Anne Boyer, Poetry and Nonfiction


Whiting Awards 2018


Anne Boyer, whose work “unsettles all the familiar shapes of memoir and poetry to build a new city, one where worn ideas of labor and creativity are a monument toppled in the square,” is a U.S. poet and essayist and the inaugural winner of the 2018 Cy Twombly Award for Poetry from the Foundation for Contemporary Art. She is the author of four books: A Handbook of Disappointed FateThe Romance of Happy WorkersMy Common Heart, and Garments Against Women.


An excerpt from Garments Against Women:

It was a time of many car troubles, so I waited for tow trucks and saw a squirrel with a marble in her mouth. It was a time of many money troubles, so I wrote about money or wanted to.

I thought I would write about money and then those who did not yet write about money would soon write about money.

What was I, poor? I spent seventy-three cents on a cookie for my daughter. I got a fifty-dollar Wal-Mart gift card in the mail. I sold a painting of a lamb for three hundred and eighty-five dollars. 

During this time I invented many quotations about money:

It is right for MONEY to be indistinguishable from what is foreseen and not yet formulated. —René Char

MONEY never had a beginning. Always, until the moment of its stopping, it was constantly there. —Boris Pasternak

Be MONEY like the universe! —Fernando Pessoa

Such an act of judgment, distinguishing between Chance and Providence, deserves, surely, to be called MONEY. —W. H. Auden

Now so many people write about money that it is very easy, like writing about love. But in those days if you couldn’t write about what you had left, you couldn’t write about anything. I thought how uncomfortable it would be if I wrote about money. I thought about this a lot.

Things were great after that. They really got better. I wrote words in great paragraphs. There were great acorns. I had a great toothache. There was the great noise of the great leaving geese.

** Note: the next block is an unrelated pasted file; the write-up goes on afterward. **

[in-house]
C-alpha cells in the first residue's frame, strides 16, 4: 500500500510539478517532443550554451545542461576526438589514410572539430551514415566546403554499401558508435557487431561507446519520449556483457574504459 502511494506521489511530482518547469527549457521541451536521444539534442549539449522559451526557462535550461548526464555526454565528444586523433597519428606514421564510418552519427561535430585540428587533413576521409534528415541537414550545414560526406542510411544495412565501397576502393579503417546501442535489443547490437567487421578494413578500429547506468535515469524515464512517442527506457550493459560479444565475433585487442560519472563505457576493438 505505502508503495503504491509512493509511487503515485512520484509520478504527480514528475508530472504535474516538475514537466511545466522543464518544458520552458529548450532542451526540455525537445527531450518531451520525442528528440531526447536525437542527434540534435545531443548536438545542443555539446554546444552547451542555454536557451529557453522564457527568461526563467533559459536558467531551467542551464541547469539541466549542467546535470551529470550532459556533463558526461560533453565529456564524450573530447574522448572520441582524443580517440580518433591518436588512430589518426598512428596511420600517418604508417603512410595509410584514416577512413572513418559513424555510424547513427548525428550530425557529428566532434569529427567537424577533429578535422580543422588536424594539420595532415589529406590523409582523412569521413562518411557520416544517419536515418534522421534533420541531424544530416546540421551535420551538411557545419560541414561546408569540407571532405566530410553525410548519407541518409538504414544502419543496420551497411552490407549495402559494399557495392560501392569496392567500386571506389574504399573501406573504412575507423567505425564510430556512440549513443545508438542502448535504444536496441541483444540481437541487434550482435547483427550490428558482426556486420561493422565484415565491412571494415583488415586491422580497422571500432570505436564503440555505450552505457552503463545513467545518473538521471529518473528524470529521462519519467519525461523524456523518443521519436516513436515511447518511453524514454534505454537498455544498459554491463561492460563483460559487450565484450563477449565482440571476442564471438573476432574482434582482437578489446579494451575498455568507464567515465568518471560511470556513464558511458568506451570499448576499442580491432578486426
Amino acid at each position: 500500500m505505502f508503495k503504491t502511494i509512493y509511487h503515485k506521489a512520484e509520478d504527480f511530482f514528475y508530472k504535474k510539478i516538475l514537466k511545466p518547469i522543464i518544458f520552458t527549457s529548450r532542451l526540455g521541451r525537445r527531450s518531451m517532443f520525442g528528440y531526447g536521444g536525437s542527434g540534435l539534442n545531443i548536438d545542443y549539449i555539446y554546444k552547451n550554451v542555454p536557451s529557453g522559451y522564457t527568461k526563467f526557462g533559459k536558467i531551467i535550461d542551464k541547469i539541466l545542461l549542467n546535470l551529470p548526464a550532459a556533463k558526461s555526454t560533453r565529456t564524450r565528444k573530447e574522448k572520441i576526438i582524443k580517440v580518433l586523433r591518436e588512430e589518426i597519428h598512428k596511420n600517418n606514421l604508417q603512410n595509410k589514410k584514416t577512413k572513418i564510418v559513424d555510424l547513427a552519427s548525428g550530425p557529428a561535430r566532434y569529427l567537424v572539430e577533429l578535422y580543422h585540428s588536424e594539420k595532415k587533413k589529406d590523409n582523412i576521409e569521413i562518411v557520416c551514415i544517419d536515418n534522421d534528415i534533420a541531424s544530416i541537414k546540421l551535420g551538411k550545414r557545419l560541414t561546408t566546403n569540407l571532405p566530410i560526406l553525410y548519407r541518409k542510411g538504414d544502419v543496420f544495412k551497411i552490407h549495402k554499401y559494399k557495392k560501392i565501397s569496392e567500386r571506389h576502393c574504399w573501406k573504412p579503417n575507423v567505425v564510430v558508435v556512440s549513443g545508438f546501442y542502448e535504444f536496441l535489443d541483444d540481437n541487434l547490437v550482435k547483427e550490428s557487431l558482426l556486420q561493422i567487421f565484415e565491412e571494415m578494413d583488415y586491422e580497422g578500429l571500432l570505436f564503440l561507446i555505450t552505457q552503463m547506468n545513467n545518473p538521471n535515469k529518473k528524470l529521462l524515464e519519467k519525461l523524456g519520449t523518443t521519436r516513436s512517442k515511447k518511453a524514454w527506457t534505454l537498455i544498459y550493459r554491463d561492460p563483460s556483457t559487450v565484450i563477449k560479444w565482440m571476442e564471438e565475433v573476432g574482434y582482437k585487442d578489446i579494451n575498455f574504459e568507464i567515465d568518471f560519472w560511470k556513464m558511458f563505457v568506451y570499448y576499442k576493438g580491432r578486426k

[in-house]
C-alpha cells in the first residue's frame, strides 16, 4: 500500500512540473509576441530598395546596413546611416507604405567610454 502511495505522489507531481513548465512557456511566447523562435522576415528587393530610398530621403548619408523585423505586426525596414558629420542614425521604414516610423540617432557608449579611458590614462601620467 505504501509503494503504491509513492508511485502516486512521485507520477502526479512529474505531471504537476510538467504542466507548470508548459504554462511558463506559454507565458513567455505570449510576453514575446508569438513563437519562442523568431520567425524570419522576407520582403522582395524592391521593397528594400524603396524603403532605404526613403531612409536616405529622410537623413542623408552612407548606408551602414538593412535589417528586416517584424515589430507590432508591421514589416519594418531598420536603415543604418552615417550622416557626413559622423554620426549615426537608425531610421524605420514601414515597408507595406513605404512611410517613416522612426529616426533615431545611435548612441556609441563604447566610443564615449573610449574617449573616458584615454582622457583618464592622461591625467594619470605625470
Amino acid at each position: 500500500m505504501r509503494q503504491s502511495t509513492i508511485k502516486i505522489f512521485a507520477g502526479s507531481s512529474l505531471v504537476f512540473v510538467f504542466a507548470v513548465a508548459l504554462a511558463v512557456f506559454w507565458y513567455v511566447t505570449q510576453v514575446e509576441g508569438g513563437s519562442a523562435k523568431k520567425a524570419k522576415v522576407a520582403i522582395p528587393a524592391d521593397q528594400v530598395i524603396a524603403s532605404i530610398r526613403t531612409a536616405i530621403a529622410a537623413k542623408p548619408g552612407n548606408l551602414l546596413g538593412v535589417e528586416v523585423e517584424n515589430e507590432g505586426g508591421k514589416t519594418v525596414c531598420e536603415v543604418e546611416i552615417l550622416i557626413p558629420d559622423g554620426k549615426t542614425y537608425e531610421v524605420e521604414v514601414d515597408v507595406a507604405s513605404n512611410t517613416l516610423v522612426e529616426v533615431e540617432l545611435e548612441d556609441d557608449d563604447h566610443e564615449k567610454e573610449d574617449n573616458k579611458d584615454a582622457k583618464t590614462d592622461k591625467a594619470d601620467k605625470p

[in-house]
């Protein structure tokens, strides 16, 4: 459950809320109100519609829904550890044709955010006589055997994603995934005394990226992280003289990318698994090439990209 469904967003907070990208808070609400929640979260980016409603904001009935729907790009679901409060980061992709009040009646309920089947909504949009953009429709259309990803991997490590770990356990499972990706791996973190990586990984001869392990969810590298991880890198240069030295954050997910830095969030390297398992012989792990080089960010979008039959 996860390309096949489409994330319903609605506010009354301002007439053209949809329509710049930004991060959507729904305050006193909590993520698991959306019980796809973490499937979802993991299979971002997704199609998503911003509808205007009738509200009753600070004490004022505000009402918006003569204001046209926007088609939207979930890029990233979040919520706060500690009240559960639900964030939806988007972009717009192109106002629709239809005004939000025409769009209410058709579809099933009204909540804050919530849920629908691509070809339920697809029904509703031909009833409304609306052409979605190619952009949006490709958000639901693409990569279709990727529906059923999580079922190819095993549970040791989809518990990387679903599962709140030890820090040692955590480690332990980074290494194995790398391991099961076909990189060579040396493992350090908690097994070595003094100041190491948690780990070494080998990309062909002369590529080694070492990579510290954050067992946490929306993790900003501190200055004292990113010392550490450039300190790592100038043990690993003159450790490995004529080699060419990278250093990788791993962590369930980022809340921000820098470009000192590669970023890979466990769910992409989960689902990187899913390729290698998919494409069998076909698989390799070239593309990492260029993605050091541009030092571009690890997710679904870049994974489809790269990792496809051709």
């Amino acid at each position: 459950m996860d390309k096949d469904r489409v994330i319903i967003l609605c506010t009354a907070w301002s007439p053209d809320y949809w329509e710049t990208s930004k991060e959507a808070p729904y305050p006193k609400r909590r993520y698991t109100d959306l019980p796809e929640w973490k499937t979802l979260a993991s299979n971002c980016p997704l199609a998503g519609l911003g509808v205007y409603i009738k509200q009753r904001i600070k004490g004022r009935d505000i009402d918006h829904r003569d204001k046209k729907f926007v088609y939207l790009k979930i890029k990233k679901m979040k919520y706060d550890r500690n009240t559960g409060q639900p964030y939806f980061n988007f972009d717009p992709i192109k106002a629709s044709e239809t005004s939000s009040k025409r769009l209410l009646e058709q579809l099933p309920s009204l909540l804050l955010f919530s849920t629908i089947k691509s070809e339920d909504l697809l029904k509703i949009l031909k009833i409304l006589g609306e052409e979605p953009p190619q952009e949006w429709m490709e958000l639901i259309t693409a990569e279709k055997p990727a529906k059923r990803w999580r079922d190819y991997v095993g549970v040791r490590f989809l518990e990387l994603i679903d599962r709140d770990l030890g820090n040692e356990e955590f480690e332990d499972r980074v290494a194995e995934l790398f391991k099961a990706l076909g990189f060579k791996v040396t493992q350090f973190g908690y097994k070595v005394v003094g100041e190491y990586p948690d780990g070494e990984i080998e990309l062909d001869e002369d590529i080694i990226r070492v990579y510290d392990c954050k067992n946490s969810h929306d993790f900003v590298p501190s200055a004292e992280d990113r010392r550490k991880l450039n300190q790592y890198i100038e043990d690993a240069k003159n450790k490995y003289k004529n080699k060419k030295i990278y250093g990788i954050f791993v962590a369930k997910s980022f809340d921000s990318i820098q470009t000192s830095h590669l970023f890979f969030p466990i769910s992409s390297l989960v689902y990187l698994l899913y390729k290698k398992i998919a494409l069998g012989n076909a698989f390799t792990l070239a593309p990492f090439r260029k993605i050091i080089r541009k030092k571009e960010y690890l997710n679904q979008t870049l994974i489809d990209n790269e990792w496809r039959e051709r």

But I had been striking against geography for a very long time. Or rather, the systems I believed would end my loneliness amplified it, though I managed most days to feign delight in the wide expanses and simple clothing styles of my native land. These systems that amplified my loneliness included cars, airplanes, computers, and telephones. These systems included universities, literary presses, major American cities, the U. S. mail, and several private mail carriers including U. P. S. and Federal Express.

All my breathing apparatus rejected the air around me as not fit for breath, and storms turned streets into rivers. There was a city I didn’t always remember, and then once in it, I recalled it like all cities are recalled by birds.

There were gas lamps. There were dead sows full of living birds. I thought about the poet Marcia Nardi who wrote “as if there were no connection between my being stuck at the ribbon counter in Woolworth’s for eight hours a day at minimum hourly wage, and my inability to function as a poet.” I was melancholy and wrote defenses of my melancholy. I totally forgot to shop.

The anesthetizing influence of habit having ceased, I would begin to have thoughts, and feelings, and they were such sad things.

I wrote complicated sentences and cursed the fantasy of war. What was imagined was that which was found &/or fleshed &/or animated in the interior & that which abided by the interior’s logic rather than the material necessities of everything else—not a subjectivity composed of sentiments and sensations, but a subjectivity composed of acts and figures.

Maybe this was a halfway subjectivity or a connective one, what animated the forms of the material as they become the immaterial forms in the mind. When something was then imagined, it was experienced—with sensations and sentiments vivid as any other. Maybe any distrust of the imagination was a distrust of feeling and arose when one was unable to parse interior experiences (acts and figures) from interior responses (emotion and sensation) to those experiences.

My visions and dreams and flights of fancy were no more sentimental or sensational in themselves than events and interactions of the material world. Insofar as the imagination might be more cunning at provoking strong feelings it did not mean that the imagination was itself not inextricable from feeling. Dreams were the highest order of my experience. Then they were what I imagined was at best an entertaining fiction or sometimes a profitable product.

I wanted to keep unfashionable experience alive.

And there was, I thought, a reasonably justifiable distinction between she who was captivated by the imagination and she who was captivated by the world.

But a vision was not an event. What remained? Just a sorry state of fumy halls, dreams in a gas of acetone and ammonia doused in a floral bouquet: the Colonial Gardens, where I then lived, on the night of the chemical spill.